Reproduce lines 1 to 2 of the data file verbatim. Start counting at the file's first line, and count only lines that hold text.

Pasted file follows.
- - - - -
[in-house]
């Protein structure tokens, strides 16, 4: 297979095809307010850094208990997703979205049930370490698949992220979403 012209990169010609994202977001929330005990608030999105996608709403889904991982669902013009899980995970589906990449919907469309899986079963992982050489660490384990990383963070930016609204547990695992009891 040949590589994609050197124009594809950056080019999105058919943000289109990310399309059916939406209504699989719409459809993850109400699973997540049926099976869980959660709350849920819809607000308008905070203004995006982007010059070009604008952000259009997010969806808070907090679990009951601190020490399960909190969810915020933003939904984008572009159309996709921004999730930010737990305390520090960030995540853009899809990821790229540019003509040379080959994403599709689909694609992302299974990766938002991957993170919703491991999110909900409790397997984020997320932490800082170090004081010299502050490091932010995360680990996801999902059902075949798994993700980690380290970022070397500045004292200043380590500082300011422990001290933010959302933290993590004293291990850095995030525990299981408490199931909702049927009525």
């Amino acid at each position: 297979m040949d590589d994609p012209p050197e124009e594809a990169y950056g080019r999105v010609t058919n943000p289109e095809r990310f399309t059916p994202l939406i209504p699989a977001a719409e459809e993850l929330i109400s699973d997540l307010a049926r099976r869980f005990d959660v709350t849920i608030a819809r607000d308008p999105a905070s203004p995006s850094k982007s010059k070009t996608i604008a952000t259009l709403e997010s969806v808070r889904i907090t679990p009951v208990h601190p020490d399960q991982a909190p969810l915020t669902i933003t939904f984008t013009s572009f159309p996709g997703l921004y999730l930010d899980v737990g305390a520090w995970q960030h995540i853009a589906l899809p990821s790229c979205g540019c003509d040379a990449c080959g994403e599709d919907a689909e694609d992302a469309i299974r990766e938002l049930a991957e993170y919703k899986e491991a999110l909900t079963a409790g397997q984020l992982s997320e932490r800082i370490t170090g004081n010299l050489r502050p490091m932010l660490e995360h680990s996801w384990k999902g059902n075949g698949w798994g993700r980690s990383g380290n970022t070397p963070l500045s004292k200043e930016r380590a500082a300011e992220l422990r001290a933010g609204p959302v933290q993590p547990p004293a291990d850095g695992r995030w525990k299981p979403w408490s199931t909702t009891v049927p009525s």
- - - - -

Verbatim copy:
[in-house]
């Protein structure tokens, strides 16, 4: 297979095809307010850094208990997703979205049930370490698949992220979403 012209990169010609994202977001929330005990608030999105996608709403889904991982669902013009899980995970589906990449919907469309899986079963992982050489660490384990990383963070930016609204547990695992009891 040949590589994609050197124009594809950056080019999105058919943000289109990310399309059916939406209504699989719409459809993850109400699973997540049926099976869980959660709350849920819809607000308008905070203004995006982007010059070009604008952000259009997010969806808070907090679990009951601190020490399960909190969810915020933003939904984008572009159309996709921004999730930010737990305390520090960030995540853009899809990821790229540019003509040379080959994403599709689909694609992302299974990766938002991957993170919703491991999110909900409790397997984020997320932490800082170090004081010299502050490091932010995360680990996801999902059902075949798994993700980690380290970022070397500045004292200043380590500082300011422990001290933010959302933290993590004293291990850095995030525990299981408490199931909702049927009525």